Jason during a sit spot on the Scottish Wildlife Adventure - photo Stuart Wedge
Jason during a sit spot on the Scottish Wildlife Adventure – photo Stuart Wedge

The 5 Voices
Every sound a bird makes can be broken down into 5 sub categories. These are Song, Call, Alarm, Juvenile Begging and Territorial Aggression. These can be used to help us identify baseline behaviours and changes within the baseline:

  • Song – The Singing voice, songs we can recognise. The normal happy baseline behaviour for the bird.
  • Call – Contact Calls between breeding pairs or between parent bird and young. This is normal behaviour, checking in on each other and making sure they’re safe.
  • Alarm – Defensive calls to warn of danger.
  • Juvenile Begging – The calls juvenile birds make when begging for food.
  • Territorial Aggression – The sounds made when defending their territory from invaders.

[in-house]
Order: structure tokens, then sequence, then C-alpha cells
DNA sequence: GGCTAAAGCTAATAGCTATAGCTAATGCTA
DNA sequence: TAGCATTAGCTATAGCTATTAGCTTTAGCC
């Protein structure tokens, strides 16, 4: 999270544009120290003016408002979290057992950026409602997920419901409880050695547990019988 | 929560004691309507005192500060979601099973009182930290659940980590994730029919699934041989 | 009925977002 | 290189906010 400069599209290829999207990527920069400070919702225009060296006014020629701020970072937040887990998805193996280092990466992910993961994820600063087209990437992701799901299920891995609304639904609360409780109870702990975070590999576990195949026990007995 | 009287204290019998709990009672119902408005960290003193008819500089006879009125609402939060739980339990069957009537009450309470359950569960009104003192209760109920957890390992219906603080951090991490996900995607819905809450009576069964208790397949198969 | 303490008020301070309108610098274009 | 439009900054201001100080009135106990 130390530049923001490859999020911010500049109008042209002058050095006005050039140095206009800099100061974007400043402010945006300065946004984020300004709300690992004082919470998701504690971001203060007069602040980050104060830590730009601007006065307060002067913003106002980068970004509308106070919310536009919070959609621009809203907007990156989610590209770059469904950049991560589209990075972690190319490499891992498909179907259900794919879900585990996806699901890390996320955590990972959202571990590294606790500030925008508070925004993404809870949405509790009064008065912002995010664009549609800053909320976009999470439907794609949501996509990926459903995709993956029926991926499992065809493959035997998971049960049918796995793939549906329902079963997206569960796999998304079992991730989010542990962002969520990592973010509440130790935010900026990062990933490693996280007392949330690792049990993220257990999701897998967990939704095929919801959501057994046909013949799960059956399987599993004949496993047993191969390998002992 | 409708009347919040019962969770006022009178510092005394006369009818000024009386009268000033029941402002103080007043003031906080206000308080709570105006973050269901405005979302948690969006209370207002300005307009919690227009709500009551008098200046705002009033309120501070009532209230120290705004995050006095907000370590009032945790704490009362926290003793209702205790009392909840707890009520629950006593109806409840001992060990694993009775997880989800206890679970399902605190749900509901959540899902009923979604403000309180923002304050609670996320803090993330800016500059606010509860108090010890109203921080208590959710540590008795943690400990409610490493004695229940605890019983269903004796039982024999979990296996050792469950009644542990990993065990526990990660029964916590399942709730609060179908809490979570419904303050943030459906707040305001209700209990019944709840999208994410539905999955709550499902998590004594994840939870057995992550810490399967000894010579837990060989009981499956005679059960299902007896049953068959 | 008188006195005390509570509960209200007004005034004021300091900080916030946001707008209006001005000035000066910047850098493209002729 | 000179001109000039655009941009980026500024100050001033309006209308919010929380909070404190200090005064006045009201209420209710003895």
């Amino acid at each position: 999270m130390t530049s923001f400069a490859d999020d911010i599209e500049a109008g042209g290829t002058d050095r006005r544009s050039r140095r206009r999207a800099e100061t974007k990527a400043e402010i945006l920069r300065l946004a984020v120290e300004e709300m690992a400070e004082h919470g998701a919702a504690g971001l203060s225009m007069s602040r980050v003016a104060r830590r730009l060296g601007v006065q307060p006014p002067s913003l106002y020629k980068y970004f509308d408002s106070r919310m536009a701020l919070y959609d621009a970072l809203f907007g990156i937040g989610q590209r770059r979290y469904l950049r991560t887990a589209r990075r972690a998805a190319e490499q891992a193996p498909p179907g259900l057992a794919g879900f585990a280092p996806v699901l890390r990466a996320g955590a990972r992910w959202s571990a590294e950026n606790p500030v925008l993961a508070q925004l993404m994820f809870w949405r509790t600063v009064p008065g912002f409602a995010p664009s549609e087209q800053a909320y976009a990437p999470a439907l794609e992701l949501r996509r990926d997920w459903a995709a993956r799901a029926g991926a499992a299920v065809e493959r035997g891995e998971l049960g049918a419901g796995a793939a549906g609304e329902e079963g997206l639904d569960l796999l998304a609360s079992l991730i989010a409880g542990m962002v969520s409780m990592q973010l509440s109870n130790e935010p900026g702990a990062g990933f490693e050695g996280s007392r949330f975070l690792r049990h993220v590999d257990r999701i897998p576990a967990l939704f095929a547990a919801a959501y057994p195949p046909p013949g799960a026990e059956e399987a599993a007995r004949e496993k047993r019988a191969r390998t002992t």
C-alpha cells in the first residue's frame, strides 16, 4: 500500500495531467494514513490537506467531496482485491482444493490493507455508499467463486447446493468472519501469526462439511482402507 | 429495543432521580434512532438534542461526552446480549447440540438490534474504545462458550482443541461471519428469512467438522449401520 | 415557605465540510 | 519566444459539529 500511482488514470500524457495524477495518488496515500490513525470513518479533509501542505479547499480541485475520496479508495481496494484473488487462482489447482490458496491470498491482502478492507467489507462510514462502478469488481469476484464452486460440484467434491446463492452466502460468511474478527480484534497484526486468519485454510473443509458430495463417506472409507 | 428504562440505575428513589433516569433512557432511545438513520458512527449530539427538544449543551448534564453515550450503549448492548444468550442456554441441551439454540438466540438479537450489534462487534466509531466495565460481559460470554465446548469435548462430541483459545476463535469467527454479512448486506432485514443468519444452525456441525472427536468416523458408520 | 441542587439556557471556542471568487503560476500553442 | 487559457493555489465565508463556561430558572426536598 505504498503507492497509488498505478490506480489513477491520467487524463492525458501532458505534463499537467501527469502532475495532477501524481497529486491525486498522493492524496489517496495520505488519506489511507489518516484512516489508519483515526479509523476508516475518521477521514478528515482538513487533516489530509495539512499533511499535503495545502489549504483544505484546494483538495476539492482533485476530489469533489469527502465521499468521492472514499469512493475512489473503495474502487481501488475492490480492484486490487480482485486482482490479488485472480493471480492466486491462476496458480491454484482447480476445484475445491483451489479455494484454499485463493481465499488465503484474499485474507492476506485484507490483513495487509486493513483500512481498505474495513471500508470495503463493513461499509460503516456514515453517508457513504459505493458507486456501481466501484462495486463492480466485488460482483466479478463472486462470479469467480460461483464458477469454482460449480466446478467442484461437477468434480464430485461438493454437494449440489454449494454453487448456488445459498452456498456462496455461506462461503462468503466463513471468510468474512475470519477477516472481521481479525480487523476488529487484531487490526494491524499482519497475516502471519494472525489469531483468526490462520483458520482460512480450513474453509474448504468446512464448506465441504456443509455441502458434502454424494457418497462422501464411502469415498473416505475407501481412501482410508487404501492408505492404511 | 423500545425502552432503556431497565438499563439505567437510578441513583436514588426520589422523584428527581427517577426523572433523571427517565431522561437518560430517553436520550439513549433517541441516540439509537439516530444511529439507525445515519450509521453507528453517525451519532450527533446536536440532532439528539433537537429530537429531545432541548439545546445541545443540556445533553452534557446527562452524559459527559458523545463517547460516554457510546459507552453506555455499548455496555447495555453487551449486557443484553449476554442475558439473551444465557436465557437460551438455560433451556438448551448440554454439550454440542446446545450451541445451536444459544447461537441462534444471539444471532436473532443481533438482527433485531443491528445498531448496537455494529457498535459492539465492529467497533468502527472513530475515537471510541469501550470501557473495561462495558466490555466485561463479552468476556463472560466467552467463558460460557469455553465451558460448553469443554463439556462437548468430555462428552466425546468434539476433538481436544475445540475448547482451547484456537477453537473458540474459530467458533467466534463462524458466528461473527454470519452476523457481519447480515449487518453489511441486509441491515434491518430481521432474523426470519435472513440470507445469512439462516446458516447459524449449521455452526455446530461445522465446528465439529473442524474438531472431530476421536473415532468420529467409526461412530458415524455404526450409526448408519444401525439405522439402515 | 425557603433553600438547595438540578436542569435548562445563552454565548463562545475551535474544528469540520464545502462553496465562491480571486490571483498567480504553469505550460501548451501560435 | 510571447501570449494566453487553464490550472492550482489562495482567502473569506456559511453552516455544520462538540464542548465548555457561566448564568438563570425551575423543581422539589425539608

Juvenile Begging for and being fed by parent Great Tit - photo Stuart Wedge
Juvenile Begging for and being fed by parent Great Tit – photo Stuart Wedge

Baseline vs Alarm
Everything a bird does during its daily requirements can be categorised as Baseline Behaviours. These can include but are not limited to; gathering, foraging/scratching, singing, breeding, washing, dirt bathing, nesting and feeding. Any behaviour which is outside of the normal balance of daily requirements can be categorised as Alarm or Alarming behaviour. These are the things the bird does to keep safe from predators and potential threats within the environment. Studies into the Alarm behaviours have been carried out and broken down into these different behaviours. They are called ‘Shapes of Alarm’ as the behaviour is often not a call but a particular thing the bird does. This alarm behaviour is common for many different species and across the globe. An American Robin will react the same way to a fox trotting down a path as a blackbird would in the UK.

Blackbird alarming -  photo Stuart Wedge
Blackbird alarming – photo Stuart Wedge

Shapes of Alram